Finding the Best Router for OpenWrt, DD-WRT, and LEDE.

Let’s find the best router for OpenWrt, DD-WRT, and LEDE.

OpenWrt, DD-WRT and LEDE are all Linux-based, custom firmware for your router. They give you a whole lot more features than your average stock router firmware, and they are more often than not better maintained than the firmware provided by the router vendor. From what I can see, OpenWrt, DD-WRT, and LEDE have enough in common that if one of them works well on a router, it’s a fair chance it’ll also work on the other two. OpenWrt and LEDE, in particular, have a lot in common. LEDE is an OpenWrt fork that was started because of internal disagreements among the OpenWrt members. Now they’re all friends again, and LEDE and OpenWrt will merge again soonTM, using the more actively maintained LEDE code base, and keeping the well-known OpenWrt brand.

But what router works best with third party firmware? It’s not easy to figure out. All three projects support, to various degree, a large number of routers, from a wide range of vendors. But some routers are better supported than others, in particular when it comes to WiFi support. The reason for this is that router vendors use different WLAN chipsets in their routers. How easy it is to obtain drivers for the different hardware varies, with Broadcom in particular being a hard nut to crack.

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Defeating PoisonTap (and Other Dirty Tricks) with Beamgun.

Late last year, a neat little device called PoisonTap surfaced. With it, anyone can easily steal passwords, credit card numbers and other sensitive data from any computer – even when it’s locked. But hot on the heels of PoisonTap came its antidote: Beamgun.

PoisonTap takes advantage of Windows’ and OS X’ inherit trust in devices connecting to USB and Thunderbolt ports. A lot of different devices can be connected to these ports. Keyboards, mice, printers, scanners, storage devices, and network cards. Just to name a few. Both Windows and OS X will happily activate whatever device is connected without asking the user if it’s OK. Even if the computer is locked. Because if someone has physical access to the computer, they always have good intentions. Right? Wrong. It’s a terrible assumption to make, and one PosionTap takes advantage of. A better assumption is that everyone who has access to a computer has malicious intentions.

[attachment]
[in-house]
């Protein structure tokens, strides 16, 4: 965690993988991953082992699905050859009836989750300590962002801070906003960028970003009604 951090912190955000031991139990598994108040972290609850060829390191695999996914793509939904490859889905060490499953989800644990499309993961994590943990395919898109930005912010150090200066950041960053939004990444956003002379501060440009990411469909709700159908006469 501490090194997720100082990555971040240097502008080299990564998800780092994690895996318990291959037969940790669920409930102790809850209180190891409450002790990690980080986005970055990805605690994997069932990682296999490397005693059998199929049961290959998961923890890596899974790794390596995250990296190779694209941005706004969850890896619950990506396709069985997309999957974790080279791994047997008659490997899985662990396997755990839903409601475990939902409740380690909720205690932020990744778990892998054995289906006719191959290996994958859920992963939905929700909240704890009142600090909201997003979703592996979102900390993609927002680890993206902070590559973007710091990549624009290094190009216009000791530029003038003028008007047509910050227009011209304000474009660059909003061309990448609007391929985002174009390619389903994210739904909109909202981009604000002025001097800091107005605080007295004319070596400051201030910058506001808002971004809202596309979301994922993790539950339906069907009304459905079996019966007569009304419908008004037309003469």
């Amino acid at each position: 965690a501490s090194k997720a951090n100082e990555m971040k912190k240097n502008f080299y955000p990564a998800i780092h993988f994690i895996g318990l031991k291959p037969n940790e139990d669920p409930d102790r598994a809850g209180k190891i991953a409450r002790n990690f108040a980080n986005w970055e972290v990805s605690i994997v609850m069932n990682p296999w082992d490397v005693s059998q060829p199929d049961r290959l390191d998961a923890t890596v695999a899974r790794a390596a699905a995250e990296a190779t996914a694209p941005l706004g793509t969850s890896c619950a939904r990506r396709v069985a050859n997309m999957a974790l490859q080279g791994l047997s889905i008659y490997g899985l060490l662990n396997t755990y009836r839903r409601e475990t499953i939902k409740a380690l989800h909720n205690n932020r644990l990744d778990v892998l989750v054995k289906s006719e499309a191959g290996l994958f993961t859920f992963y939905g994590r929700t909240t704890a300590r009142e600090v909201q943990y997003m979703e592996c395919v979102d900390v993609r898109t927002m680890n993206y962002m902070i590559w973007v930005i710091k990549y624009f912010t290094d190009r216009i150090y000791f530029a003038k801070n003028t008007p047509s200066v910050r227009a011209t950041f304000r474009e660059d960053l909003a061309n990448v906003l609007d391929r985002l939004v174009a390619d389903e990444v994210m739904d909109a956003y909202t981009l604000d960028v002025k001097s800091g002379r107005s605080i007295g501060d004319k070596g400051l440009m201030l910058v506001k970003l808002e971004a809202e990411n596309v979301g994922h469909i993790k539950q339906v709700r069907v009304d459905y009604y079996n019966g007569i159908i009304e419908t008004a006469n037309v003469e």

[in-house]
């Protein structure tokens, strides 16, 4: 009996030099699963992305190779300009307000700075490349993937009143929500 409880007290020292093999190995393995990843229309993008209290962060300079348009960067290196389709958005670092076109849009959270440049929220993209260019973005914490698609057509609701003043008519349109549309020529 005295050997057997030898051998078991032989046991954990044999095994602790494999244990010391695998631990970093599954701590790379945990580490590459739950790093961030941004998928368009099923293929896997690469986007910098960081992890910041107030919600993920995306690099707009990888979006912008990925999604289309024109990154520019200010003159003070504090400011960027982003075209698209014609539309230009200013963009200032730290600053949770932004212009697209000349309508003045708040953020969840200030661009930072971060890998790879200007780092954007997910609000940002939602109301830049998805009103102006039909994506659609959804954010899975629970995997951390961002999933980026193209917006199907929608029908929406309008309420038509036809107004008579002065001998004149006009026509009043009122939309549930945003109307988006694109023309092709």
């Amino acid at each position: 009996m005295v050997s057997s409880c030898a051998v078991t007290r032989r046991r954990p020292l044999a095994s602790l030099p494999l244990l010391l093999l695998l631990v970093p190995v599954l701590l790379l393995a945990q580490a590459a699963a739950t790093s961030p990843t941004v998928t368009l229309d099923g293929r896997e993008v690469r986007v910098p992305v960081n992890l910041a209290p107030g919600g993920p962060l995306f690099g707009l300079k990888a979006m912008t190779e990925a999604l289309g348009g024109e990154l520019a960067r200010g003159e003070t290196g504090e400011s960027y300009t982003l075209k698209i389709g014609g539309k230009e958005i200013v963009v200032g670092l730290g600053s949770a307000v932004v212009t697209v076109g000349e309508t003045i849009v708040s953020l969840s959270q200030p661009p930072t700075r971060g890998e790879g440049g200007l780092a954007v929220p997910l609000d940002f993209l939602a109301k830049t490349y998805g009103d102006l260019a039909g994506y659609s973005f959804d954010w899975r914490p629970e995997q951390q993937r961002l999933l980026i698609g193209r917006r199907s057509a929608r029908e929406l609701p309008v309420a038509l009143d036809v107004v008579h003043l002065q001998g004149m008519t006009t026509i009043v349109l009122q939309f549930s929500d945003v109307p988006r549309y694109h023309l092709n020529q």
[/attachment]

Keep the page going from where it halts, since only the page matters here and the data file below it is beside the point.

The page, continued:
When connected to a USB or Thunderbolt port, PoisonTap quickly registers itself as a network card, and effectively becomes a man-in-the-middle (MitM) on the computer. As a MitM, PosionTap can intercept all inbound and outbound network traffic.

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Korkusuz.

You can say a lot of bad things about the internet. It’s used for bullying, and criminal activities ranging from extortion to trafficking. It’s a series of tubes that are depressingly efficient for spreading lies and hate. It also most likely got the man who will be the end of the world as we know it elected.

But a few good things have also come out of the internet. Crowdfunding, humanitarian campaigns, funny cat videos, and the possibility to report uncensored stories straight out of war zones. It has also created millions of jobs (including mine). And thanks to the internet, I recently discovered the amazing movie gem that is Korkusuz.

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Facebook Sucked Me Back In!

In 2011, I deleted my Facebook account. But now, through my selfish need to spread the good word, my old nemesis has sucked me back into its cold and clammy embrace.

Deleting a Facebook account can quickly prove to be social suicide. In my case, that wasn’t much of a problem. Contrary to what you might have heard in April, I’ve never had an outrageously active social life. The people I spent time with still answered they phones, and Anniken, who was on Facebook, was my other social lifeline. Even without Facebook, I’ve somehow miraculous managed to get on with my life, and function like a normal human being for the past five years.

A while ago, however, I decided to start dabbling in cryptocurrency. More precisely, I wanted to get a Steemit account. Steemit is a bit like Reddit, but its users don’t seem to be narcissistic trolls who want to see the world burn. Also, the content on Steemit is mostly user generated, whereas Reddit functions a lot more like a link machine. The most attractive feature of Steemit, however, is that users get paid for the content they create. If you write a popular article, you are awarded with STEEM, the platform’s cryptocurrency. STEEM can then be traded on one of the many cryptocurrency exchanges.

There was one huge issue with Steemit at the time, though: You had to have a Facebook account to register.

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Who Owns Your Content?

Ah, the marvelous Web 2.0, where you are creator, consumer, and product. You post your photos to Facebook and Instagram, your business plans to LinkedIn, and spill every single emotional bean on your blog.

But who owns the content you produce? Is it still yours, or do you transfer ownership to Facebook, Snapchat, LinkedIn and the other sites and services you use? This used to be somewhat complicated to find out, and the information was often hidden inside long EULAs and ToS documents filled with legalese that very few consumers actually read.

Thankfully, that has changed a bit now, and many of the big companies have made an effort to create terms that are easier to understand for their users. I’m very interested in not giving away ownership to anything I post on the internet, in particular photos and everything I write. Because of that, I had a look at what some of the most popular services and sites on the internet writes about content ownership in their terms of service documents.

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